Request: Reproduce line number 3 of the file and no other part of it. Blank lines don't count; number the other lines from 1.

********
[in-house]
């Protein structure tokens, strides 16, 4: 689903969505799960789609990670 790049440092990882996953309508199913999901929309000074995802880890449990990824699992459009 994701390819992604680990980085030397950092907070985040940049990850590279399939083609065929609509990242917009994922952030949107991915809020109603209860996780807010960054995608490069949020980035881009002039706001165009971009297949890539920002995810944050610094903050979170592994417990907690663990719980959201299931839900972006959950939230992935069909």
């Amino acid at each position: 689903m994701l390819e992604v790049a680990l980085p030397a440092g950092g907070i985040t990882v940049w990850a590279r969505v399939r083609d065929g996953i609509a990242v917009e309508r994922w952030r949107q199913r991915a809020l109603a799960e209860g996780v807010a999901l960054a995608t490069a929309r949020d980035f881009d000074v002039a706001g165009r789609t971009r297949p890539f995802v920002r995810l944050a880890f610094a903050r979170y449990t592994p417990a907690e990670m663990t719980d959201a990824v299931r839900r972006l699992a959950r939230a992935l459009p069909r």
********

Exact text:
């Amino acid at each position: 689903m994701l390819e992604v790049a680990l980085p030397a440092g950092g907070i985040t990882v940049w990850a590279r969505v399939r083609d065929g996953i609509a990242v917009e309508r994922w952030r949107q199913r991915a809020l109603a799960e209860g996780v807010a999901l960054a995608t490069a929309r949020d980035f881009d000074v002039a706001g165009r789609t971009r297949p890539f995802v920002r995810l944050a880890f610094a903050r979170y449990t592994p417990a907690e990670m663990t719980d959201a990824v299931r839900r972006l699992a959950r939230a992935l459009p069909r």